rigid

adjective

rig·​id ˈri-jəd How to pronounce rigid (audio)
1
a
: deficient in or devoid of flexibility
rigid price controls
a rigid bar of metal
b
: appearing stiff and unyielding
his face rigid with pain
2
a
: inflexibly set in opinion
b
: strictly observed
adheres to a rigid schedule
3
: firmly inflexible rather than lax or indulgent
a rigid disciplinarian
4
: precise and accurate in procedure
rigid control of the manufacturing process
5
of an airship : having the outer shape maintained by a fixed framework
rigidly adverb
rigidness noun
Choose the Right Synonym for rigid

rigid, rigorous, strict, stringent mean extremely severe or stern.

rigid implies uncompromising inflexibility.

rigid rules of conduct

rigorous implies the imposition of hardship and difficulty.

the rigorous training of recruits

strict emphasizes undeviating conformity to rules, standards, or requirements.

strict enforcement of the law

stringent suggests severe, tight restriction or limitation.

stringent standards of admission

synonyms see in addition stiff

Examples of rigid in a Sentence

The patient's legs were rigid. He is a rigid disciplinarian.
Recent Examples on the Web As automation streamlines the digital workplace, the focus shifts from rigid job duties to emphasizing skills over tasks, especially as roles may evolve faster than they can be updated. Committee Of 200, Forbes, 13 Feb. 2024 Non-stretch rigid denim and an old-school button fly contribute to the authentic appeal—these definitely have an heirloom quality. Paula Lee, Glamour, 9 Feb. 2024 Oddy was just as meticulous in re-creating Hedwig’s garden, which adopts a utilitarian design with its rigid pathways and carefully planted greenery. Sonia Rao, Washington Post, 30 Jan. 2024 Imposing a cold and rigid approach to dating (and love in general) can leave little room to be vulnerable or to weather healthy conflicts that can strengthen interpersonal bonds. Gina Cherelus, New York Times, 18 Jan. 2024 The lack of boot vents keeps the skates rigid for more powerful skating. Katherine Alex Beaven, Travel + Leisure, 26 Jan. 2024 These modules will be rigid metallic structures, not inflatable ones. Stephen Clark, Ars Technica, 23 Jan. 2024 Moffett Field was established as a West Coast base for the nation’s rigid airship program, and Hangar One’s celebrated tenant, the Macon, arrived in 1933. Linda Zavoral, The Mercury News, 23 Jan. 2024 These styles usually have a wide toe box area, a comfortable heel counter (a piece of more rigid material that maintains the shape of the shoe around the back of your foot and your Achilles tendon), and excellent support in the midsole to keep arches from collapsing. Kristine Thomason, SELF, 22 Jan. 2024 See More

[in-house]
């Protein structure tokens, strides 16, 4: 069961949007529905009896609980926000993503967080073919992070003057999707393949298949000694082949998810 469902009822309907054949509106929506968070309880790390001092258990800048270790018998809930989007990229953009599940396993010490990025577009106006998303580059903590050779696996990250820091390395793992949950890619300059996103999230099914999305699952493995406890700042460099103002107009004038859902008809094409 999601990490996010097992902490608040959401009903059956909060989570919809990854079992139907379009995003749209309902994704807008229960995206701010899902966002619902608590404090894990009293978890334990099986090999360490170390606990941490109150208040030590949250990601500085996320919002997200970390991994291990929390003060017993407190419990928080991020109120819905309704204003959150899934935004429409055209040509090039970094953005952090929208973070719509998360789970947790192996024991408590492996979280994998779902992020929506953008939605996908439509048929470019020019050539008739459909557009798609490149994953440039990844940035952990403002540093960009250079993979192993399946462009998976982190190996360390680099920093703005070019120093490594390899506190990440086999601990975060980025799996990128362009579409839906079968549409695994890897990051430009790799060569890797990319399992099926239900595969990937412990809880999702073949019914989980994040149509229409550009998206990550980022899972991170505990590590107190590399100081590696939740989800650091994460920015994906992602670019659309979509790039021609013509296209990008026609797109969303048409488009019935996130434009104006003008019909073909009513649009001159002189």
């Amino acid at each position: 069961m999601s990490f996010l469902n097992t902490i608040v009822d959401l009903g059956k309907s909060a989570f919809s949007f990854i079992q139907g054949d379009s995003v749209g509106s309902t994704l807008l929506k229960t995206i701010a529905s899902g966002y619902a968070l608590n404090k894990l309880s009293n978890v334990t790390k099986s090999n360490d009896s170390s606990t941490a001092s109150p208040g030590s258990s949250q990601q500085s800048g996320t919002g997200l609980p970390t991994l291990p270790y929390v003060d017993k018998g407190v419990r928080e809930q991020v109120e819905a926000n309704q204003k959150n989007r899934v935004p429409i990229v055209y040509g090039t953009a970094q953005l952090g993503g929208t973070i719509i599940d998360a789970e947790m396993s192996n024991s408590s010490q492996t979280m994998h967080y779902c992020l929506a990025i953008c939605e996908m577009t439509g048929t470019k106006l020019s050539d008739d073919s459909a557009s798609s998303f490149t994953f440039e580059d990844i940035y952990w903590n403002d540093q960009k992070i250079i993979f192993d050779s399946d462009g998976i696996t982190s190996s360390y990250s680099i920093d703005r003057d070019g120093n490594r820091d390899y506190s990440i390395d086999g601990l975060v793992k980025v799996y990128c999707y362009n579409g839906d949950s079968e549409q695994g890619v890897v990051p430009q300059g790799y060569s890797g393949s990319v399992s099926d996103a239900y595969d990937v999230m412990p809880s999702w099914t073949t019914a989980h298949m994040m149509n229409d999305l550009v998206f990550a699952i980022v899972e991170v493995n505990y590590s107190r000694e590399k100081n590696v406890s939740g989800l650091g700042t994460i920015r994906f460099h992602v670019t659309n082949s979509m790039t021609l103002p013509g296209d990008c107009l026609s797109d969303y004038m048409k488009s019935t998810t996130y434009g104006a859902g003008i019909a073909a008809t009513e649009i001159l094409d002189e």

These examples are programmatically compiled from various online sources to illustrate current usage of the word 'rigid.' Any opinions expressed in the examples do not represent those of Merriam-Webster or its editors. Send us feedback about these examples.

Word History

Etymology

Middle English rigide, from Latin rigidus, from rigēre to be stiff

First Known Use

15th century, in the meaning defined at sense 1a

Time Traveler
The first known use of rigid was in the 15th century

Dictionary Entries Near rigid

Cite this Entry

“Rigid.” Merriam-Webster.com Dictionary, Merriam-Webster, https://www.merriam-webster.com/dictionary/rigid. Accessed 26 Feb. 2024.

Kids Definition

rigid

adjective
rig·​id ˈrij-əd How to pronounce rigid (audio)
1
: not flexible : stiff, hard
2
a
: very fixed in one's opinion or habits : unyielding
b
: carefully observed : scrupulous
follows a rigid exercise program
3
: exact and accurate in procedure
rigidity
rə-ˈjid-ət-ē
noun
rigidly
ˈrij-əd-lē
adverb
rigidness noun
Etymology

from Latin rigidus, "rigid," from rigēre "to be stiff" — related to rigor mortis

Medical Definition

rigid

adjective
rig·​id ˈrij-əd How to pronounce rigid (audio)
: deficient in or devoid of flexibility : characterized by stiffness
rigid muscles

More from Merriam-Webster on rigid

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